Photo courtesy of Erika Kleinman

On Tuesday, author Chloe Caldwell announced her second collection of essays, I’ll Tell You in Person: Essays on Intimacy & Identity, is forthcoming from indie publishers Emily Books/Coffee House Press in 2016. Caldwell is one of those writers who, once you encounter her work, inspires you to read everything she’s written, akin to Leslie Jamison or Cheryl Strayed (who happens to be her friend and mentor). My best friend introduced me to Chloe’s first collection of essays, Legs Get Led Astray, and it’s a book I carry with me when I’m in need of comfort. Caldwell’s second book, a novella called Women, garnered critical acclaim (and an Instagram shoutout from Lena Dunham). She’ll show you her demons if you’ll show her yours–her style is deeply personal, almost confessional, but Chloe never seems to write from a place of exhibitionism. She’s simply honest, and in an age of Internet posturing, that feels important. Chloe writes about people who are important to her. She’s important to me, so I thought I’d share some of the things she’s taught me.

#1. Find a community of people who a) are great friends, and b) help you hone your craft: “Who Am I? Two Writers Talk About Life and Nonfiction.”

Chloe took to her personal blog and published four installments of a conversation between her and her good friend, the writer Frances Badalamenti. Rather than an interview, I thought the informal nature of this conversation would be a good introduction to her style.

#2. Be honest with yourself, even if it takes a while: “The Laziest Coming Out Story You’ve Ever Heard.”

When Women was published, Chloe found herself in a role she never expected: a voice within the LGBTQ+ community. Women’s unnamed protagonist falls for a butch woman, Finn. In an interview with BuzzFeed, she told Ashley C. Ford, “Part of me wants to have a label so bad because I’m actually also confused without them, but I’m still terrified by them…I’m OK with bisexual.” Many parts of this essay resonate with me: inwardly identifying as queer without officially “coming out,” going to Pride with her parents, discussions with friends about sexuality, being mistaken for straight, cycles of anxiety about not knowing oneself, etc. I think about this essay a lot, actually.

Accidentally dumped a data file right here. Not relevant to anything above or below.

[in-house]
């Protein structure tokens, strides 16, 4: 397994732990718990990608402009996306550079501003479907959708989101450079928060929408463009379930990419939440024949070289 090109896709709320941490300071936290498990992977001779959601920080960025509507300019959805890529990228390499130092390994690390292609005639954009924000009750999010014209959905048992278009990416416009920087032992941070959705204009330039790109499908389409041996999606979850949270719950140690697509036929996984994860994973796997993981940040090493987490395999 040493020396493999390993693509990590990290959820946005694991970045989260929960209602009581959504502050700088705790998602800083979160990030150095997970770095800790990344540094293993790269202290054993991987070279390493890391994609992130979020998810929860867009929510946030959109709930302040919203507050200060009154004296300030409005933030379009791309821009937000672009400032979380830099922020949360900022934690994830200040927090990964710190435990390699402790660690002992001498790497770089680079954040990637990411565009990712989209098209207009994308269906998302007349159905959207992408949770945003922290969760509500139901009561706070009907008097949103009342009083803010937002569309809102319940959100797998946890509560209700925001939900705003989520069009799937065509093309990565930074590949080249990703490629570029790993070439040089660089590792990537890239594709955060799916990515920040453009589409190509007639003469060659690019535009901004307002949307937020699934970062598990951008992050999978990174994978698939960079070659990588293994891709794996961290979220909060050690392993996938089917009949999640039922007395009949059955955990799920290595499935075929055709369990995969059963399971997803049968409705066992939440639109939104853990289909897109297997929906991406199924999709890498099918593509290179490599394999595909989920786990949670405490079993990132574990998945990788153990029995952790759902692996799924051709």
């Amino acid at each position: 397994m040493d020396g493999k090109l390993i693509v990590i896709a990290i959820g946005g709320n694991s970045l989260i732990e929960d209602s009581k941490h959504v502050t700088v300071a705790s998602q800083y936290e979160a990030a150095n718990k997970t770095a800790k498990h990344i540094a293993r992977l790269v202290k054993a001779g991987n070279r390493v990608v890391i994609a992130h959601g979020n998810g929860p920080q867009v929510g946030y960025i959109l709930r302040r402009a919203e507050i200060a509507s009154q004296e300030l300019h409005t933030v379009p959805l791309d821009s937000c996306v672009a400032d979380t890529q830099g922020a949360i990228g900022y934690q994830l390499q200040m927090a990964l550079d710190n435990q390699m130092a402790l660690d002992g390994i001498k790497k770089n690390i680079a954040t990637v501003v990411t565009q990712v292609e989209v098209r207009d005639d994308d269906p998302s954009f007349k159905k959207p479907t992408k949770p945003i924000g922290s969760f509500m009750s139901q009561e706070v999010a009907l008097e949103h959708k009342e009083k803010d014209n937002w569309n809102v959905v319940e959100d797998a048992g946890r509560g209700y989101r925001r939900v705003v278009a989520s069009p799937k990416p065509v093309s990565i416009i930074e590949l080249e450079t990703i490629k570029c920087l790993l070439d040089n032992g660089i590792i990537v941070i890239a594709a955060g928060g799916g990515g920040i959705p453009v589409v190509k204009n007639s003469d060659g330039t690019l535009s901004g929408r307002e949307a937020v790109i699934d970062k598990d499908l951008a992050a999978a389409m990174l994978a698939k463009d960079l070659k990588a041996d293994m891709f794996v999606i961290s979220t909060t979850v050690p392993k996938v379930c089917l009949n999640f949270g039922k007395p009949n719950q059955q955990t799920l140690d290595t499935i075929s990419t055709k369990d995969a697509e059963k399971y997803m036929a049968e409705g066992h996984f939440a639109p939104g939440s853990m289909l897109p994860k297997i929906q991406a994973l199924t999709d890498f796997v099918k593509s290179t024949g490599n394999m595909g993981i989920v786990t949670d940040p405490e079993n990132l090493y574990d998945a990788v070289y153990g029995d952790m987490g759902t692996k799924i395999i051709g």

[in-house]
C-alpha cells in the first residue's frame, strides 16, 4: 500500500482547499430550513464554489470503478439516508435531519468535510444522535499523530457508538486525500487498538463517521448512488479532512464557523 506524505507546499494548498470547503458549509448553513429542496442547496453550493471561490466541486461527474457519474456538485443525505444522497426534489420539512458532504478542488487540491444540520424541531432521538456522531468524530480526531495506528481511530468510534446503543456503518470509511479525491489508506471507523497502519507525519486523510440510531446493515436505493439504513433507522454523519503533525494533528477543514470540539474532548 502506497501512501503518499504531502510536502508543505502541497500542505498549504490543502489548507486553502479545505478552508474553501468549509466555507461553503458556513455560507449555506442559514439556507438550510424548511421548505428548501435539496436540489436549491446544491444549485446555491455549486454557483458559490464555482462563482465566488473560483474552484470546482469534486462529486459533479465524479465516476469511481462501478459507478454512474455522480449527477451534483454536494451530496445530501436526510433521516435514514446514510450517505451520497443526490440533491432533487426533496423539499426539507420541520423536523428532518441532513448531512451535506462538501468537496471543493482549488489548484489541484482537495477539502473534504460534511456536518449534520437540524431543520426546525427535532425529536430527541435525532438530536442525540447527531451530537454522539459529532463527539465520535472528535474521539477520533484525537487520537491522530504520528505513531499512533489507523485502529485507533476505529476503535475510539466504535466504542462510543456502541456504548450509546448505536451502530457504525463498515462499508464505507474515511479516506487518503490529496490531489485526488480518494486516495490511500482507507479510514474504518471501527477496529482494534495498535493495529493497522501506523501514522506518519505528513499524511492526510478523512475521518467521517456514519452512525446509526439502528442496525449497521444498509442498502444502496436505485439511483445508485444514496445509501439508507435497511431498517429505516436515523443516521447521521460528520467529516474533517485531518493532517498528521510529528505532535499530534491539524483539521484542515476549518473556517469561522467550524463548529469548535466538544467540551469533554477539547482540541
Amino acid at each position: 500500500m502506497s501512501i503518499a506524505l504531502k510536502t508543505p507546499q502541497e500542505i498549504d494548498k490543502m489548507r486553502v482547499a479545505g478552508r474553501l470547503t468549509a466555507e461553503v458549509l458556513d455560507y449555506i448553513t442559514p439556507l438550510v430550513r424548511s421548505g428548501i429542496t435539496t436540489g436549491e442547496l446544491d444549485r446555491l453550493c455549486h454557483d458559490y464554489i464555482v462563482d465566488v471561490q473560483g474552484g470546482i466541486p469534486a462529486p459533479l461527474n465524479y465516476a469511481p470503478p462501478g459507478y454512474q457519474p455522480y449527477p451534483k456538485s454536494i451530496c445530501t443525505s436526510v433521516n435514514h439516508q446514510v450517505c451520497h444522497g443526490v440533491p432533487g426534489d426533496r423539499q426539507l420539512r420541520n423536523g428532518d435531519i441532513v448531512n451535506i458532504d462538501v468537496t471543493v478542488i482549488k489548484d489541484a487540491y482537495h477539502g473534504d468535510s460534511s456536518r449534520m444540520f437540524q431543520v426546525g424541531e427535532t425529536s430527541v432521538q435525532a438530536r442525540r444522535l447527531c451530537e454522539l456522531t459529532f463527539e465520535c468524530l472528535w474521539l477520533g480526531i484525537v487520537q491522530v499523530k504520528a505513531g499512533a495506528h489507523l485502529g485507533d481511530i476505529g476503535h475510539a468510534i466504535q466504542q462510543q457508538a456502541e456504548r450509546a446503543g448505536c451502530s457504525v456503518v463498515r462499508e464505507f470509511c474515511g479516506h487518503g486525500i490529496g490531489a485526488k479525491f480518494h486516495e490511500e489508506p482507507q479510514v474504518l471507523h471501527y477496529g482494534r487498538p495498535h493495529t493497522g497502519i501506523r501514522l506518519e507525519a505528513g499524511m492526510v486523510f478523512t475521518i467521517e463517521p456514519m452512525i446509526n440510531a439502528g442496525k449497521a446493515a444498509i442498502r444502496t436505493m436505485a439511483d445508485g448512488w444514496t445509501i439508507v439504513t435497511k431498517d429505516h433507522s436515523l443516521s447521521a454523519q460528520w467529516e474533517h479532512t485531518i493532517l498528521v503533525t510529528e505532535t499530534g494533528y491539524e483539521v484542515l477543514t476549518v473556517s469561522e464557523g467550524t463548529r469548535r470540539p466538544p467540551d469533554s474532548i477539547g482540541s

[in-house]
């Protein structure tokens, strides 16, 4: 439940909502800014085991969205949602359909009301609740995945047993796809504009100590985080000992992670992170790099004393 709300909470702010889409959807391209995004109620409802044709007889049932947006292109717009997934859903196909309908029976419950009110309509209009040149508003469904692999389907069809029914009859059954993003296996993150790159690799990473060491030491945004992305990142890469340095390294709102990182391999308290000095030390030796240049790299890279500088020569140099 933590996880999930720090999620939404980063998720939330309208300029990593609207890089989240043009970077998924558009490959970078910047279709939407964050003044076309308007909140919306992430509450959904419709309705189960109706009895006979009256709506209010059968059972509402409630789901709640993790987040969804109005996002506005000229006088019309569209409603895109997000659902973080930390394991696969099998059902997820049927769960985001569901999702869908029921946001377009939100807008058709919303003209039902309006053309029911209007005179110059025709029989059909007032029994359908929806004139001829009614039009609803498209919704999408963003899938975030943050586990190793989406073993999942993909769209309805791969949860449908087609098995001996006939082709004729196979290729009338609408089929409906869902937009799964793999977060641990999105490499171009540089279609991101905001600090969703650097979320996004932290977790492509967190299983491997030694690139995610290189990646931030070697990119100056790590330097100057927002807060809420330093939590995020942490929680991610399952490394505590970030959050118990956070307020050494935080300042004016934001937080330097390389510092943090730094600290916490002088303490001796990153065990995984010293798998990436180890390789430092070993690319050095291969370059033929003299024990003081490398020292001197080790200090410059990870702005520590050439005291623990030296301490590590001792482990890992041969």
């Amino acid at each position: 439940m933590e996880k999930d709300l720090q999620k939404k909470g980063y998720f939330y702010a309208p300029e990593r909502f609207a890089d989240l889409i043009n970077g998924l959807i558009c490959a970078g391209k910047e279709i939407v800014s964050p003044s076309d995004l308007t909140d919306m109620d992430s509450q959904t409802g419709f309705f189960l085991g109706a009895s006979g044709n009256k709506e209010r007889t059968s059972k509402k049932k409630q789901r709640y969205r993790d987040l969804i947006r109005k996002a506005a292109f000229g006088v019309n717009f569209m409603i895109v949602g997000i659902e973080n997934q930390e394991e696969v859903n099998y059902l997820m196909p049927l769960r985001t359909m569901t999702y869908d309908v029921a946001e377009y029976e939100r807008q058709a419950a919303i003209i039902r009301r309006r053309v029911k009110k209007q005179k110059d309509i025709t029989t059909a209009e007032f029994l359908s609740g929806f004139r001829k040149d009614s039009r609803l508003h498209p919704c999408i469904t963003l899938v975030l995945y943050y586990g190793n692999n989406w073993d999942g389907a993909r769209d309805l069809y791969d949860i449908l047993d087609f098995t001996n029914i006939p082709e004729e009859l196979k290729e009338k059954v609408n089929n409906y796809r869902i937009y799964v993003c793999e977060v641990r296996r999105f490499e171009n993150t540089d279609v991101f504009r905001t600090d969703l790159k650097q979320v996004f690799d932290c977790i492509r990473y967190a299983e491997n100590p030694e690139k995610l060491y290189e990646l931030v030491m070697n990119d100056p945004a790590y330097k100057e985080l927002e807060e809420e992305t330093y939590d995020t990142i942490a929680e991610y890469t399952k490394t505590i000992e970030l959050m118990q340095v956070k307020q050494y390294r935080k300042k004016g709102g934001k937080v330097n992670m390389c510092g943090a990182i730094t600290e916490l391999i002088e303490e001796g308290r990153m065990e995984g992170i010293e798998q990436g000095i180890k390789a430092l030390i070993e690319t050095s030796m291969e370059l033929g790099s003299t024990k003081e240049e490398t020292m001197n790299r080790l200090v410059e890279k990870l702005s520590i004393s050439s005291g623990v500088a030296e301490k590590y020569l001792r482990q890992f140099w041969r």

#3. Don’t be afraid to write about painful things: “Maggie and Me: My Last Days with the Legendary Maggie Estep.”

It’s hard to read Chloe’s essay about her late friend, the spoken word artist Maggie Estep, because you know what’s coming. Vice published Chloe’s piece about her friendship with Estep one year after she died unexpectedly from a heart attack. Many people knew Estep through her bold feminist poetry; here, Chloe talks about their text messages and yoga sessions, how her hero became her friend: “This is the blessing of being an artist: When you go you leave behind some fantastic trail, physical things that those who love you can cling to, to remember.”

#4. Interview your heroes: “Author Maggie Nelson on Fielding Nosy Questions About Queer Families: ‘You Have to Be Tough and Foxy.”

In her introduction to this piece, Chloe writes, [The Argonauts] is the kind of book you feel desperate to share. You want them to love it as much as you do, but you also feel an urgent need to talk about it with others. I don’t envy many writers, but Maggie Nelson is my exception, and I’m okay with that.” I’m a proponent of reading the books recommended by my favorite writers, so I checked out The Argonauts from the library after reading this great interview with Nelson. The Argonauts is part journal, part poetry and part criticism–a form that seems apt to discuss queer relationships, gender and family.

#5: Some crazy shit might go down in your twenties: “Getting Comfortable with Being Uncomfortable.”

This is one of my favorite essays from Legs Get Led Astray. It reminds me of those relationships–friendships, primarily–that you have when you’re young, that are so close and deep, it’s impossible to distance yourself and think, this is as close as we’ll ever be. This is as good as it’ll get. They’re full-throttle. Chloe’s knack for small details is hypnotizing. Mix in a vibrant city and a decrepit, mythologized apartment, a stint of homelessness and you’re “Getting Comfortable with Being Uncomfortable.”

#6. Work at a bookstore: “Behind the Till.”

When I announced on Twitter that my local indie bookstore had hired me, Chloe was excited for me: “fun, congrats!! Everyone should work at a bookstore once in their life.” When she lived in New York City, Chloe lurked in the famed Strand bookstore, where her older brother and his friends worked. After moving to Portland, Chloe secures a job at Powell’s, where she checks her book’s stats every morning and hates to wear her nametag. Nevertheless, she enjoys her work and appreciates her fellow employees, whose attitudes prove far more compassionate than her brother’s compatriots.